In addition, millennials and Gen Zs in China now seek “Instagrammable” moments and actively search for food and restaurants that are aesthetically pleasing (颜值). They also place more emphasis on the exploration and discovery of new taste and concepts and desire exclusive brand experiences of what is hot and trendy in not just China, but San Francisco, NYC, Seoul, Berlin, or Paris.
This presents a huge opportunity for niche brands to enter the more premium side of the QFS market. For example, new market entrants like Shake Shack brings the U.S. east-coast burger experience to China, but maintains a higher price point and provides a unique store design that elevates the restaurant environment. With the right balance of exclusivity and novelty, brands can capitalize on the social currency they provide to the consumers.
The Rise of Local Brands
When China first opened its economy to the world, many western brands were perceived to be more trustworthy compared to their Chinese counterparts. Novelty aside, foreign brands became a kind of an exclusive experience. Largely limited to the affluent middle class who resided in Tier 1 cities at the time, foreign brands became a status symbol. While parts of this sentiment still remain in the public consciousness, homegrown brands are growing in their reputation and credibility.
For the first time ever, the majority of the top 50 most relevant brands all categories were Chinese in Prophet’s latest Brand Relevance Index™ 2018. This is not only a reflection of Chinese consumers’ increasing preference for Chinese brands, but also the result of many Chinese brands being increasingly better at delivering on the four fundamental dimensions of brand relevance: Customer Obsessed, Distinctively Inspired, Ruthlessly Pragmatic, and Pervasively Innovative.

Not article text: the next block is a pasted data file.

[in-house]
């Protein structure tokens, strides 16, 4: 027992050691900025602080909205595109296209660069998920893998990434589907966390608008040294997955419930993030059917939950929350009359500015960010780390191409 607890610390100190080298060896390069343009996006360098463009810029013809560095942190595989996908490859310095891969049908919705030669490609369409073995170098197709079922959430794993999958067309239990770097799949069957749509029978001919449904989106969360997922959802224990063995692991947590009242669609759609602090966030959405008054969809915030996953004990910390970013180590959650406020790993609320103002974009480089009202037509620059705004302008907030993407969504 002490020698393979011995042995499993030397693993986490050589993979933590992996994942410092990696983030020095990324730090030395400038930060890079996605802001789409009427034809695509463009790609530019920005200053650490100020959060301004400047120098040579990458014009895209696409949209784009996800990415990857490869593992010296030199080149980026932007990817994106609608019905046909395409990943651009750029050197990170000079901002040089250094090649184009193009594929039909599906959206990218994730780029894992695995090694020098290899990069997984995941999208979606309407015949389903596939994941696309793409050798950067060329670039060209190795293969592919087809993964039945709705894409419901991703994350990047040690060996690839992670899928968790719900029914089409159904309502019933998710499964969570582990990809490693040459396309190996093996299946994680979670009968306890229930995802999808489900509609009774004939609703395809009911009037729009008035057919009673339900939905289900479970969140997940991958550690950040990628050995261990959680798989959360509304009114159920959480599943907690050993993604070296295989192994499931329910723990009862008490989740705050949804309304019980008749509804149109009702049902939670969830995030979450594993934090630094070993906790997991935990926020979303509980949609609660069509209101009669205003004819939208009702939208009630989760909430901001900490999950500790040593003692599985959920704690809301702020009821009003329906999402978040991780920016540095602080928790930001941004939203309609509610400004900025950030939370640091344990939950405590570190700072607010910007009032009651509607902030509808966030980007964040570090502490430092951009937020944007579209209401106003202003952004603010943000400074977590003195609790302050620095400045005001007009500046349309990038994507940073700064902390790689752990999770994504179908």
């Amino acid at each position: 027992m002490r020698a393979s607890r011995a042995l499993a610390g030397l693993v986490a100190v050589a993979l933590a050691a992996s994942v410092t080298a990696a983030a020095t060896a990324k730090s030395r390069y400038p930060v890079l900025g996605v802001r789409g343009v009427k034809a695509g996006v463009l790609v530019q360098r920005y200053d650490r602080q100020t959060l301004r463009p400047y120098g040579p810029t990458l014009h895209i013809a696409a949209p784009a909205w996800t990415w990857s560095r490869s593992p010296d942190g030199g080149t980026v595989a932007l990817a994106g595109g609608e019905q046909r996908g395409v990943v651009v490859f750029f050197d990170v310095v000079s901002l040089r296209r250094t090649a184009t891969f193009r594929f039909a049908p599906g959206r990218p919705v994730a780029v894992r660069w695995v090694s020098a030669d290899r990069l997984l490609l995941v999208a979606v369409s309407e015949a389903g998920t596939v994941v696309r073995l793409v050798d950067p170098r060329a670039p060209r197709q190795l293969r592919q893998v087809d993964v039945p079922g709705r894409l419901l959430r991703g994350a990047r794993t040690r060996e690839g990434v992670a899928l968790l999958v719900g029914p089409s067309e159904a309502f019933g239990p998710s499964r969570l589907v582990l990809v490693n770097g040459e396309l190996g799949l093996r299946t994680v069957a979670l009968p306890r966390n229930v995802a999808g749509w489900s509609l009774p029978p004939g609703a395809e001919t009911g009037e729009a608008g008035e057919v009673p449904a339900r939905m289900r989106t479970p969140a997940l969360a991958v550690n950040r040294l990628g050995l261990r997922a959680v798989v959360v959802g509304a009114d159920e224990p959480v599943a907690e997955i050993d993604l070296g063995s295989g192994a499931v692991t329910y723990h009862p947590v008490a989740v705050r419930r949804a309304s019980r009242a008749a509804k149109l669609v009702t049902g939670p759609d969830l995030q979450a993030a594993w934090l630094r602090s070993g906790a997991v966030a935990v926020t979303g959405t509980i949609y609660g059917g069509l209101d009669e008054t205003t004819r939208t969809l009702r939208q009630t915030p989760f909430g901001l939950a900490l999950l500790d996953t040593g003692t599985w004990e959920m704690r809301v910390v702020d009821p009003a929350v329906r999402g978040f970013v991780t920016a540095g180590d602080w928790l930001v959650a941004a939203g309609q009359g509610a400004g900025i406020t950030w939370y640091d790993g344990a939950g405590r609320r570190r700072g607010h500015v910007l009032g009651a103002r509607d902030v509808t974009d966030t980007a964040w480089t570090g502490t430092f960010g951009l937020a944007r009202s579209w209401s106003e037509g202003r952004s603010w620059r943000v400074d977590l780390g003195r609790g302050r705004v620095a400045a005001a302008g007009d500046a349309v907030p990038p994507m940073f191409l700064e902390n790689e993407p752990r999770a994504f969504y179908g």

With food delivery apps like Eleme (饿了么) and Meituan Waimai (美团外卖), Chinese consumers are expecting their dining experiences to merge seamlessly from O2O. From payments to menu selection, in-store ordering and pickup, home delivery to loyalty programs and coupons, consumers expect to exert minimal effort while reaping maximum gains on their dining experiences.
Luckin Coffee (瑞幸咖啡) is a perfect example of an agile, trendy and millennial-focused local Chinese brand. Orders are placed only via its app and consumers either pick up their coffee at one of the many Luckin Coffee locations, or have their orders delivered by the premium courier company SF Express. Frequent promotions and coupons are also sent directly to the consumers Luckin account. Not only does Luckin Coffee master the O2O offering, but also directly addresses the major weak points of foreign coffee retail chains like Starbucks: high prices and inconvenience.
In conclusion, the big players in fast food can no longer rely on the novelty factor. To stay competitive in the ever-evolving Chinese market requires more than just localizing menus. This is especially true when homegrown brands in China are ahead of the curve when it comes to offering a better digital, O2O experience to their customers.
To succeed as a local player or international brand entering or at play in China, use data and power of observation to know and adapt to the fast-changing consumers’ taste and expectations. Create and enable total experiences that go beyond product and retail – integrating O2O to deliver personalization, hyper-convenience and self-expression. Be restless, always-on and experiment to keep up with the China market pace.